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Dealing with stress

After being welcomed into university life with excitement, socialising and a drink in hand, it has come to the time where everything seems to be getting on top of you. University is extremely overwhelming; being heavily dependent on my family, it was difficult being pushed headfirst into adulthood.

I’m currently staring at an assessment map – 5 lingering deadlines staring back at me on my pin board. It can be more than stressful when you have several assignments to submit, external work to commit to and wanting that university social life too.  To ease this feeling and reduce my inner stress, I have been doing a few things recently to help me keep a balanced lifestyle and maintain my initial happiness when I first moved to Lincoln.

My number one tip if you’re feeling stressed it to REACH OUT. Whether that be to a family member, close friend or even watching a video on the internet, reaching out to someone can be the best thing to help set your mind to a better state.

A few years ago, I always thought that letting out my feelings puts stress on other people and pushed my problems onto their lives. This cannot be more wrong; just by chatting to your best mate about your workload and how you’re feeling can help to relieve built up emotions. It is okay to cry when things get too much – I am generally an emotional person so I tend to cry if I get overwhelmed, but speaking your problems aloud will, for sure, take a little weight off your shoulders.

The Student Wellbeing centre are great for support too. Remember, you are NEVER alone.

Take some time out for yourself. I know it is super cliché to say, ‘have a pamper evening’ or ‘make a hot drink and watch a cute film’ but you need to schedule some ‘YOU TIME’. However, rather than just slapping on a face mask and sipping your cuppa, have a little reflection on what you want to achieve.

My stress right now is purely through my university workload and deadlines being met. Thus, I’m using my ‘me-time’ to remind myself why I’ve decided to come to university to motivate me rather than giving up to the pressures. My personal aspirations include working for the police force, having a career within crime scene investigation and bringing justice to suffering families so thinking about this when times are stressful encourage me to keep going so I can achieve my goals.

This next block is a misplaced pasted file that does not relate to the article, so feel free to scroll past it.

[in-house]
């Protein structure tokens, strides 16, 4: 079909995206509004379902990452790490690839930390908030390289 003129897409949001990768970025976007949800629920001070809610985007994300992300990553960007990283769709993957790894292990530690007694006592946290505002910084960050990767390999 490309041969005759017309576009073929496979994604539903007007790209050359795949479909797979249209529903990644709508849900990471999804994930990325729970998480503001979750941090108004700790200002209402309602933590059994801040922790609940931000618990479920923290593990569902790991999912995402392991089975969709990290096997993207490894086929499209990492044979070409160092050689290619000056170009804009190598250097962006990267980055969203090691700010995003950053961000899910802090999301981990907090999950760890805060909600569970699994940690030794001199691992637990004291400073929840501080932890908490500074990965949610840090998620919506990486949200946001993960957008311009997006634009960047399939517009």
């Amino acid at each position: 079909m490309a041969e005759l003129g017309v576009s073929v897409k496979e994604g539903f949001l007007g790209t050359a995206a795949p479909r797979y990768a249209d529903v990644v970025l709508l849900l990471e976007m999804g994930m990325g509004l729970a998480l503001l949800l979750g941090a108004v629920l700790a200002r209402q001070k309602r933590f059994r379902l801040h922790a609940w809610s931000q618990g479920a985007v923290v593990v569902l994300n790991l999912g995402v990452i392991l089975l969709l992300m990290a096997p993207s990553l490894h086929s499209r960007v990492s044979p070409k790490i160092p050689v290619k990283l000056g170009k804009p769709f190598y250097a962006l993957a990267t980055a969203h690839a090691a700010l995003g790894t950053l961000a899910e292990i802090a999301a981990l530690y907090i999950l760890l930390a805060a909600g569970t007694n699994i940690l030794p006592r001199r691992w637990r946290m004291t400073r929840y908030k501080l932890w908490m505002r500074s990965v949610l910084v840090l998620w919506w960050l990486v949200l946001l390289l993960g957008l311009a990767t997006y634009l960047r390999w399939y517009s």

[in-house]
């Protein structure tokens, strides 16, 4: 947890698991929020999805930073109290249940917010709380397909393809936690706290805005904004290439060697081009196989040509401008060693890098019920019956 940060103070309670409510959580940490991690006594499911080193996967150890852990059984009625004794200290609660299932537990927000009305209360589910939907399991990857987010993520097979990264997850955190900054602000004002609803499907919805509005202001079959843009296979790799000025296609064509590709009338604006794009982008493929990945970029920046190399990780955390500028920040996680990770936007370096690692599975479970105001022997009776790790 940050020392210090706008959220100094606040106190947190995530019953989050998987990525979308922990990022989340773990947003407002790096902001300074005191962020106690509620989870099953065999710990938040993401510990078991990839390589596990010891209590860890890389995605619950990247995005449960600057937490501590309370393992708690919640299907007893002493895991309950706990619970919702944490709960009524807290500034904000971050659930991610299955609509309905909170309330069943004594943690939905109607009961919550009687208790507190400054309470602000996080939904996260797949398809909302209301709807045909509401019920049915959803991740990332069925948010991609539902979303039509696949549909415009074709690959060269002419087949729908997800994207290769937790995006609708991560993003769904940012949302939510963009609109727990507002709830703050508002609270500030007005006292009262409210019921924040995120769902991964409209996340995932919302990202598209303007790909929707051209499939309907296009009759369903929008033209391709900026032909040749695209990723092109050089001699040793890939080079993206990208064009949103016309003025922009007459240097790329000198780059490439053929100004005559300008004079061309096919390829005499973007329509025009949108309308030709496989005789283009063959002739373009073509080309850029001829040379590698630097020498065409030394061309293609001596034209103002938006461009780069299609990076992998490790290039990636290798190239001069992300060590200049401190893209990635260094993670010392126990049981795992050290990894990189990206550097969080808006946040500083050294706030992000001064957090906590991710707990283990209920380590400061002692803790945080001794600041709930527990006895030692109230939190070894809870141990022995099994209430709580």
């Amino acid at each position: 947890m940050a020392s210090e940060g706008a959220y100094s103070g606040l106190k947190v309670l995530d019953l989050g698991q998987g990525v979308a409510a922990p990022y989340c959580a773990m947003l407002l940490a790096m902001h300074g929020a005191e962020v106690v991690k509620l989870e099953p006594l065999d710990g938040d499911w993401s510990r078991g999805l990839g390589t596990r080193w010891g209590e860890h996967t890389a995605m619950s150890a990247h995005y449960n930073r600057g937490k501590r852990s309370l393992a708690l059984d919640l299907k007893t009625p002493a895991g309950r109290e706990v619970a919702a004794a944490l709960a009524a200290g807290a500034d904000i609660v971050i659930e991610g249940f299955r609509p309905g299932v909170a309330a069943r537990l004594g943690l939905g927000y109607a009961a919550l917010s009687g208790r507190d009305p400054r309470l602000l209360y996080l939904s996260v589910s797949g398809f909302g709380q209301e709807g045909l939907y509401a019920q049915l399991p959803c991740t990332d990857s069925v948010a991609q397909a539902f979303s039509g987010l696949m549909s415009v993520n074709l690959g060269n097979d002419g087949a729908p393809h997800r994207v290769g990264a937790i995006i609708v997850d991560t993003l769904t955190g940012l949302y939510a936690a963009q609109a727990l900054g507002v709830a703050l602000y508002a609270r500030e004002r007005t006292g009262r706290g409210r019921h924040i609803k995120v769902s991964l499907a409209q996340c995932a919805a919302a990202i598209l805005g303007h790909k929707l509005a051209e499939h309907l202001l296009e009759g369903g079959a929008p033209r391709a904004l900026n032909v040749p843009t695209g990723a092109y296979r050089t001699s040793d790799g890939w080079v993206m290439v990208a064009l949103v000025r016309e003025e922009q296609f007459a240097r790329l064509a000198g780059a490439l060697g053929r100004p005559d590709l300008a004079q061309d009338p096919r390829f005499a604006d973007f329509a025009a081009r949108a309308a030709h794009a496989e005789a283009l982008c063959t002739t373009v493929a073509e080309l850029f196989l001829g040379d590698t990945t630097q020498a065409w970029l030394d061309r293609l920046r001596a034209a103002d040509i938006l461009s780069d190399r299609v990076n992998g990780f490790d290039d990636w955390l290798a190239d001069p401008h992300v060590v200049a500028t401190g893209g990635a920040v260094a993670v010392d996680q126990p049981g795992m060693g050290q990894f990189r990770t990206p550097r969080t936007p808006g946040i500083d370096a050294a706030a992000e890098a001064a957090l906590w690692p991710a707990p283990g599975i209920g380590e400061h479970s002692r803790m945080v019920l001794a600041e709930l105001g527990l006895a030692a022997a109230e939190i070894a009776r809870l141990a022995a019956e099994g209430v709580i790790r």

I’m obsessed with list-making and organisation. Stay organised is my key to fulfilling a more stress-free haven. If I didn’t write down a list of tasks that I need to accomplish every day, then I would PANIC. It is such a refreshing feeling ticking off work, activities or appointments you’ve attended; scheduling your day to be productive is something I abide by and will always do throughout my student life.

A top tip for list-making is to not overload yourself – don’t overestimate yourself and write 13 things on your list when you have a day full of lectures. Make a list of achievable tasks that you know you can try to stick to as much as possible for the day ahead.

Finally, either set a time of day or an evening in the week where you purely schedule it to do whatever you want. For instance, on a week day, I’ve told myself to stop doing work from 8 o’clock onwards. This works in favour for myself as I cannot concentrate in the evenings when I know I have early morning lectures the following day.

It also allows time for me to write my blog posts, edit my videos and catch up on TV series before falling asleep. Over the first semester of university, I’ve found that when I’m working into the evening, I struggle to sleep as my mind is so energised. Choosing a specific time to stop working has allowed my brain to settle down and try to regulate a decent sleeping pattern.

Hopefully, these tips will help you to leave a more stress-free life at university.

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